Since its inception in 1995, the Conseil scholaire francophone (CSF), or School District 93, has offered children from K – Grade 12 an education in French. Part of the B.C. education system, the CSF follows the regular school curriculum for all students in the province, including the usual standardized testing methods.
Several of the CSF high schools offer the world-renowned International Baccalaureate (IB) program. Founded in Switzerland in 1968, the IB is a non-profit foundation offering four programs of education designed to develop the intellectual, personal, emotional, and social skills in students to prepare the to live and work in an increasingly globalizing world.
"All the core subjects are taught in French," says Claude Martin, principal of Jules-Verne,"including math, science, history, art, music—and, of course, French. There is an English language component too, but otherwise the entire program is taught in French."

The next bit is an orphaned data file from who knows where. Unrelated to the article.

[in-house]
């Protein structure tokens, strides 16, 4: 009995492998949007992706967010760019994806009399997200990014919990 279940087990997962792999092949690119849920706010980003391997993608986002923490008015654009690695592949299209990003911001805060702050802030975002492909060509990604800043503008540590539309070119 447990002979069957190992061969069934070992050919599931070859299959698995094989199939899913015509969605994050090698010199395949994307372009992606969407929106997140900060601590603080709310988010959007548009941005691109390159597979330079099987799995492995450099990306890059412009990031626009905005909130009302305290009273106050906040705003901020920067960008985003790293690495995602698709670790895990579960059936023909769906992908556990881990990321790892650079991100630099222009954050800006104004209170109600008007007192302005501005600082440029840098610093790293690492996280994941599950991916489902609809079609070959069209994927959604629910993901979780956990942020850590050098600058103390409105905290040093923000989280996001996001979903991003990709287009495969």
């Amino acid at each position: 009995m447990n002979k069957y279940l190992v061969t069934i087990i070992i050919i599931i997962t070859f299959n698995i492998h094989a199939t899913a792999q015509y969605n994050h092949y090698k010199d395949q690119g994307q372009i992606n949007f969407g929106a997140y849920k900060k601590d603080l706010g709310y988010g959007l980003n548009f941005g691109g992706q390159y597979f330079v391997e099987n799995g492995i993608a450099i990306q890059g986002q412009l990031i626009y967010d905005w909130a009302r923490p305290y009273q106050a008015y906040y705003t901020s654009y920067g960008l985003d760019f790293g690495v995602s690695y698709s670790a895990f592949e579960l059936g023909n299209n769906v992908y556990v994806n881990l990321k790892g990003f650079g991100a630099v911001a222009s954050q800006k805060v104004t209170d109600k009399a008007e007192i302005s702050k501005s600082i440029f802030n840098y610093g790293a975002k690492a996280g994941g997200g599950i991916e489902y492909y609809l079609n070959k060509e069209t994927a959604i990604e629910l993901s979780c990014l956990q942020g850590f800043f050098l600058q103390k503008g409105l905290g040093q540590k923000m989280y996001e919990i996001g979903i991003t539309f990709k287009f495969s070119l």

According to M. Martin, the biggest advantage to graduating with an IB diploma is the life skills learned along the way.
"The work habits that you learn and experience in the program will last a student a lifetime," he says. "A student's first year in university will be so much easier because of the work and study habits they learn through the program."
Another advantage is that some universities will grant exemptions on first year courses for students who possess the IB diploma.
"Universities are independent institutions, of course," notes M. Martin, "but there are universities that will grant course exemptions for students who have achieved a high mark on the diploma. It not only means less work for the student, but also less money spent on courses."
The IB diploma program is available to students aged 16 to 19 years old and is taught in over 4,000 schools around the world. In addition to teaching a strong work ethic and valuable organizational skills, the program is designed to foster and develop curious and engaged minds in young people.